Today the Daily Calm guided meditation by Tamara Levitt on my iPhone app was about mandalas. I've transcribed the last portion of what Levitt said, because I found it inspiring.
It's so true. Nothing lasts. Everything is impermanent. Our wanting to make the impermanent permanent isn't the only source of suffering, but it certainly contributes to our dissatisfaction with life.
The image below came from a web page about sand mandalas. It describes the process used to create them in the Buddhist tradition. Here's the transcript:
Today we’ll be discussing the transient nature of all things.
In Buddhism there is a tradition of making beautiful mandalas out of vibrantly colored sand. A mandala is a geometric work of art created on a large flat surface and composed of thousands of tiny deposits of colored sand arranged in a stunningly intricate pattern of concentric lines, curls, and shapes.
A mandala is meant to symbolize the complexity of the universe. And its creation is a meditation in itself.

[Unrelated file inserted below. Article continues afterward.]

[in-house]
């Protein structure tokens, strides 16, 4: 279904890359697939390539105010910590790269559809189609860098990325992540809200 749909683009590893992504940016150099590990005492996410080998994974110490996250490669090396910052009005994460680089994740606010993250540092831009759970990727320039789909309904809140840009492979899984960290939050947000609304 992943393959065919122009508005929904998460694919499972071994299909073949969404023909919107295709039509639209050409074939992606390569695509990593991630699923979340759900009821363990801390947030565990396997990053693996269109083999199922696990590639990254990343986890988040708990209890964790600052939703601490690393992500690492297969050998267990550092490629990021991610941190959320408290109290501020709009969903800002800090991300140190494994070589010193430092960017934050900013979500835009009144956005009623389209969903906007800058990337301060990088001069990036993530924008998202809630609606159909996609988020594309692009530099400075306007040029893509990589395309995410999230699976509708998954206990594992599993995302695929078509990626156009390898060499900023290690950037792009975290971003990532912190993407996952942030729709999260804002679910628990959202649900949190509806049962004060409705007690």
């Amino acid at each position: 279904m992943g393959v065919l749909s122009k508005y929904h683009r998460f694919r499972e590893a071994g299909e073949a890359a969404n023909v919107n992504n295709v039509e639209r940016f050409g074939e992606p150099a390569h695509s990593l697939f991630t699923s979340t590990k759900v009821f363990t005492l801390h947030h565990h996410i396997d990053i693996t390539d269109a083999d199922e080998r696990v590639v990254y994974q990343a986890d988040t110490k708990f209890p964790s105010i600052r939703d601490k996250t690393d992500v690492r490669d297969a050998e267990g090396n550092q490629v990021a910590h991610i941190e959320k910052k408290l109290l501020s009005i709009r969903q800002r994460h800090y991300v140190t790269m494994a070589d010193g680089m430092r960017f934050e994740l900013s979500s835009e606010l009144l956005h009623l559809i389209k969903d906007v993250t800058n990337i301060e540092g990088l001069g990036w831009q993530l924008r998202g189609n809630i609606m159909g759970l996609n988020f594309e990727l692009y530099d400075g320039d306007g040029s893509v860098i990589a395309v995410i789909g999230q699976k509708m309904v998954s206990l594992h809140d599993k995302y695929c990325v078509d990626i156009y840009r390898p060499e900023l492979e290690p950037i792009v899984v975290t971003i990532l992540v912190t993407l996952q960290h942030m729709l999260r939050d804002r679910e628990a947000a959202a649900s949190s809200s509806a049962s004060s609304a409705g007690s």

Traditionally sand mandalas are carefully created by a group of monks often working over a span of many hours, typically taking days to complete. There’s a remarkable attention to detail and striking beauty. Yet as soon as the artists complete the mandala, they destroy it.
The stunning composition of brightly colored sand is ceremoniously brushed away and taken to a river to be carried off by the water. You might ask, why would the makers of a mandala exert such extraordinary effort into it, only to willfully destroy it.
Well, it is to remind themselves of the lesson of impermanence, that nothing lasts.
This lesson is contrary to human nature. Our instinct is to resist change. We try to keep our kids from growing up too fast. We fight a natural aging process. And we hold on to romantic relationships long after we’ve realized it’s best for us to move on.
But impermanence is an unavoidable law of nature.
And the more we resist change, the more difficult we make our lives. As Thich Nhat Hanh stated, it is not impermanence that makes us suffer. What makes us suffer is wanting things to be permanent when they are not.
So keep the sand ceremony mandala in mind as a reminder to embrace the transient nature of life.
Do your best not to cling to the things you want to last. Rather, experience them as fully as you can, as they happen, and gracefully let them go as they naturally come to an end.